718 LASE measurements of water vapor, aerosol, and cloud distributions during GRIP

Wednesday, 9 January 2013
Exhibit Hall 3 (Austin Convention Center)
Syed Ismail, NASA, Hampton, VA; and R. A. Ferrare, J. Hair, A. R. Nehrir, S. A. Kooi, A. Notari, C. Butler, and M. A. Fenn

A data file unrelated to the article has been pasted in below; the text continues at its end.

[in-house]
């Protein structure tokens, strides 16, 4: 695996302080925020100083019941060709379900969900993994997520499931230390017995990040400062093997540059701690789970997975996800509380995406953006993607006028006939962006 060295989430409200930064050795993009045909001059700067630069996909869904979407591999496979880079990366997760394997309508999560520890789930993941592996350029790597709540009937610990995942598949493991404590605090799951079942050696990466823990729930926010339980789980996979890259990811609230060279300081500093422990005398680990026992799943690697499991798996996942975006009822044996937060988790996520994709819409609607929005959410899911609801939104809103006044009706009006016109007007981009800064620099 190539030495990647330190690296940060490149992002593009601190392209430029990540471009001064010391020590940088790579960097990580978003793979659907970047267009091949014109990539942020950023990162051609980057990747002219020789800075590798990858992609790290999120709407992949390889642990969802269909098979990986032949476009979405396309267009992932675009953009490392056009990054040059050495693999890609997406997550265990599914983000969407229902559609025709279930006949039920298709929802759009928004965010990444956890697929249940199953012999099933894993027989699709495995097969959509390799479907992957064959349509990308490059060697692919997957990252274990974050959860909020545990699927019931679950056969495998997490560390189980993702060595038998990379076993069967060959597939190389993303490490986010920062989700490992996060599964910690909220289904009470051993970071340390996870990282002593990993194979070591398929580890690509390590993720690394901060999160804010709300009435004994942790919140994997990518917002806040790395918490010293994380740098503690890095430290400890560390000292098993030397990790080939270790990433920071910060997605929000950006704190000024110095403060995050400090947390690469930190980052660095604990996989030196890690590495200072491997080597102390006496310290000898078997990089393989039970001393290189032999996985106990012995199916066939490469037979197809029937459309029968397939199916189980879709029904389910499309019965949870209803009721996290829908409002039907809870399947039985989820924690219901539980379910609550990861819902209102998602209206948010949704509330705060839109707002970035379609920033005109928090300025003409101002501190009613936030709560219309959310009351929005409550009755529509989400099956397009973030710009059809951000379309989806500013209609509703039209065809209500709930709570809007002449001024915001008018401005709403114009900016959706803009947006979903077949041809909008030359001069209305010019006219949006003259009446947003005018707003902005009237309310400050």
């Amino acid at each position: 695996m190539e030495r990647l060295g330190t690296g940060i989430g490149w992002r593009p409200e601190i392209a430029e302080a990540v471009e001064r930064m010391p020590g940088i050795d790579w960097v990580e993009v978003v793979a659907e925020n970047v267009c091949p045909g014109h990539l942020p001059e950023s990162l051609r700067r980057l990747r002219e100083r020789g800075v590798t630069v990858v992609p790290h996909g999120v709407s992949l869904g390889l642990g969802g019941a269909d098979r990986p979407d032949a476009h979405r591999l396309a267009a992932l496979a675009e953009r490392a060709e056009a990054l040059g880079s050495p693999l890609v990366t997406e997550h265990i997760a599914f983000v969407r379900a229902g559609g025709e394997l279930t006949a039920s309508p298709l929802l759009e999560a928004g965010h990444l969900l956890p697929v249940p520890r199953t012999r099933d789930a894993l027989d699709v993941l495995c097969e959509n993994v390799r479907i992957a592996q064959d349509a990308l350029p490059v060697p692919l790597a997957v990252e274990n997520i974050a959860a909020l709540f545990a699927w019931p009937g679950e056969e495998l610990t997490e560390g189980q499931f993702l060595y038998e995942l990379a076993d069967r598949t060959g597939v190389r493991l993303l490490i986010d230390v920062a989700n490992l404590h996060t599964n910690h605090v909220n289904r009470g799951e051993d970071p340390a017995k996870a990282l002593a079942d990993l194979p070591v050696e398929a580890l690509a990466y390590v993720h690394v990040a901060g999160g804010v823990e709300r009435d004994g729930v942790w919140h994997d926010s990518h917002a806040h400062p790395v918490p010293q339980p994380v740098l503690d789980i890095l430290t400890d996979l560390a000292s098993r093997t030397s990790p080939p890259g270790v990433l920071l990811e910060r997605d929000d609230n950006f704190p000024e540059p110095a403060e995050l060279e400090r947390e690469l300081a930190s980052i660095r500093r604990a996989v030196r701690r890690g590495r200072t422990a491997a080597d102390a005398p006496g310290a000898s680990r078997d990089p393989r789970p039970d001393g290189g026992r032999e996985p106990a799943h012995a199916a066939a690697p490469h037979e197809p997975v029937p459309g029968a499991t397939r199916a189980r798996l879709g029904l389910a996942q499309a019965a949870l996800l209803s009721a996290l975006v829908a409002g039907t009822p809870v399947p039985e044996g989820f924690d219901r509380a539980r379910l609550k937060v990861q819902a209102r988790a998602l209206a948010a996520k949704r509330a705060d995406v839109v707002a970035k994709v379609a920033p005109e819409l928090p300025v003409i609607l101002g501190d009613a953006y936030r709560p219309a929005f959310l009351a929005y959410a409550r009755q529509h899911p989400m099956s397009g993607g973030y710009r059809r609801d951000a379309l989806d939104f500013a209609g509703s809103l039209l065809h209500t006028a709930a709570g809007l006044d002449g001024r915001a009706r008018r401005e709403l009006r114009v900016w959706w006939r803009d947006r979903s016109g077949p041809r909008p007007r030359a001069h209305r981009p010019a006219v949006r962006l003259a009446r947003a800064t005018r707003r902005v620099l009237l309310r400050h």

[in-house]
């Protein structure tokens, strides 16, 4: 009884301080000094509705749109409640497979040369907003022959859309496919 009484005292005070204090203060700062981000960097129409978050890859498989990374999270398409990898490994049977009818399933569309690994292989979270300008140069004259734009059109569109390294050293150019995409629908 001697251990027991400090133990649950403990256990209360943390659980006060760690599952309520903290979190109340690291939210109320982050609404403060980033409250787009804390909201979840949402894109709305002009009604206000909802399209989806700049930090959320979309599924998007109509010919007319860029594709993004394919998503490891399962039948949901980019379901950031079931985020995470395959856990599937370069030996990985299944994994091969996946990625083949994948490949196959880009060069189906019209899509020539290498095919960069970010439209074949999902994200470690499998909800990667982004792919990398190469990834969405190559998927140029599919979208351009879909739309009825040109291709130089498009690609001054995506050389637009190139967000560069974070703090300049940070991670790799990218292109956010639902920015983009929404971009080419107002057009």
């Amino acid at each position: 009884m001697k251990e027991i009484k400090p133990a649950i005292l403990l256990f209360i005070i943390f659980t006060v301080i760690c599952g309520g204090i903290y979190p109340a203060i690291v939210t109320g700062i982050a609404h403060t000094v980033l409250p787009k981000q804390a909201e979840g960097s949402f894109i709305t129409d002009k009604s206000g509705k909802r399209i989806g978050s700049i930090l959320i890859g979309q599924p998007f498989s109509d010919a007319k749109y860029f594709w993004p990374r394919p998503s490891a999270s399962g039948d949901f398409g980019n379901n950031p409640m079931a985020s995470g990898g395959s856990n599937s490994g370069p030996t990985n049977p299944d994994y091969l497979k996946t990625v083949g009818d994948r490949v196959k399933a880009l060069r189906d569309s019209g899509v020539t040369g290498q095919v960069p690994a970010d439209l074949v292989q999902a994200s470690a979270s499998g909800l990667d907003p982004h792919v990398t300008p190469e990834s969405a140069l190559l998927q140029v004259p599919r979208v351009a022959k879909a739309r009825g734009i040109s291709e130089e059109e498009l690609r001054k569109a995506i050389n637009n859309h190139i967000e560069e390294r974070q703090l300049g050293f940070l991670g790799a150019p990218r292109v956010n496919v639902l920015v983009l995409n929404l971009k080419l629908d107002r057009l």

The Lidar Atmospheric Sensing Experiment (LASE) system was deployed on the NASA DC-8 aircraft during the NASA GRIP (Genesis and Rapid Intensification Processes) field experiment, which was conducted during August and September 2010 from operational bases in Fort Lauderdale, FL and St. Croix, VI. The LASE system uses the differential absorption lidar (DIAL) technique to measure water vapor distributions over the entire troposphere using an injection seeded Ti:sapphire laser operating on a strong absorption line in the 815-nm band of H2O. LASE system was extensively upgraded before deployment on the GRIP mission. LASE operated in the nadir and zenith modes simultaneously and obtained profiles of water vapor, aerosols, clouds during 20 flights. Measurements were made over several storms including Hurricanes Earl and Karl and tropical storm Gaston. The data obtained by LASE on the DC-8 were used along with observations from dropsondes/radiosondes, and other ancillary information to retrieve more advanced data products like relative humidity, aerosol extinction profiles, and aerosol optical depth to conduct basic research related to hurricane development. These data provide information to characterize the moisture (low-to-mid level and dry air), thermodynamic environment, the Saharan Air Layer (SAL), cloud development, and environmental stability conditions. Examples of these measurements will be presented in this paper. Observations of moisture, aerosols, and cloud distributions associated with Hurricane Earl from multiple flights during August 30 to September 2, 2010 will be presented that show gradients of moisture across the storm, aerosol distributions in the boundary layer, cloud structure of the eye, cirrus associated with the outflow regions, and dry air associated with regions of subsidence. In particular, observations that show the evolution of the hurricane eye are presented from 6 crossings over the eye of Hurricane Earl on August 30, 2010 as this storm intensified from a category 2 to a category 4.
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